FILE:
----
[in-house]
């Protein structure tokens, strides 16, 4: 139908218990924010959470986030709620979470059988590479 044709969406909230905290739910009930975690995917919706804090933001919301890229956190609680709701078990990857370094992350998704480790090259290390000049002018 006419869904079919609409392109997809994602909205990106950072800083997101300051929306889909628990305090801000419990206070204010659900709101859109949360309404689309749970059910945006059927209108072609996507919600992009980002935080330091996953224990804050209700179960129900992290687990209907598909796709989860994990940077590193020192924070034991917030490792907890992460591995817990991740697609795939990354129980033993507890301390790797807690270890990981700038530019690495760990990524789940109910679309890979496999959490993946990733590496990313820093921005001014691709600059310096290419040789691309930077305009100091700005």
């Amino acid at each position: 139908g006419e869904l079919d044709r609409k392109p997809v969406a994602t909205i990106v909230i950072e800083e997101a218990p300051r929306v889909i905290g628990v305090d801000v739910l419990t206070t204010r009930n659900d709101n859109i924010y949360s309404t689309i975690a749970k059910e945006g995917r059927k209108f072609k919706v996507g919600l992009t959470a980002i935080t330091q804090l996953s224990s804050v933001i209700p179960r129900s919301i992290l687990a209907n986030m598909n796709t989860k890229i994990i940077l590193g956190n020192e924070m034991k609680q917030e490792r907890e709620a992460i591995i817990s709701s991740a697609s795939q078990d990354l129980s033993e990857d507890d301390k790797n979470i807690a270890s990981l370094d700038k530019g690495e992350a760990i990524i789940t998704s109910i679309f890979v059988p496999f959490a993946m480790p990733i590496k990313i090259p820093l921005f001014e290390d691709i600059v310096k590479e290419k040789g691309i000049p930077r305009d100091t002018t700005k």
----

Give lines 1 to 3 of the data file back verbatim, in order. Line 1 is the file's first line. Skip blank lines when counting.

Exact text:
[in-house]
């Protein structure tokens, strides 16, 4: 139908218990924010959470986030709620979470059988590479 044709969406909230905290739910009930975690995917919706804090933001919301890229956190609680709701078990990857370094992350998704480790090259290390000049002018 006419869904079919609409392109997809994602909205990106950072800083997101300051929306889909628990305090801000419990206070204010659900709101859109949360309404689309749970059910945006059927209108072609996507919600992009980002935080330091996953224990804050209700179960129900992290687990209907598909796709989860994990940077590193020192924070034991917030490792907890992460591995817990991740697609795939990354129980033993507890301390790797807690270890990981700038530019690495760990990524789940109910679309890979496999959490993946990733590496990313820093921005001014691709600059310096290419040789691309930077305009100091700005």
């Amino acid at each position: 139908g006419e869904l079919d044709r609409k392109p997809v969406a994602t909205i990106v909230i950072e800083e997101a218990p300051r929306v889909i905290g628990v305090d801000v739910l419990t206070t204010r009930n659900d709101n859109i924010y949360s309404t689309i975690a749970k059910e945006g995917r059927k209108f072609k919706v996507g919600l992009t959470a980002i935080t330091q804090l996953s224990s804050v933001i209700p179960r129900s919301i992290l687990a209907n986030m598909n796709t989860k890229i994990i940077l590193g956190n020192e924070m034991k609680q917030e490792r907890e709620a992460i591995i817990s709701s991740a697609s795939q078990d990354l129980s033993e990857d507890d301390k790797n979470i807690a270890s990981l370094d700038k530019g690495e992350a760990i990524i789940t998704s109910i679309f890979v059988p496999f959490a993946m480790p990733i590496k990313i090259p820093l921005f001014e290390d691709i600059v310096k590479e290419k040789g691309i000049p930077r305009d100091t002018t700005k």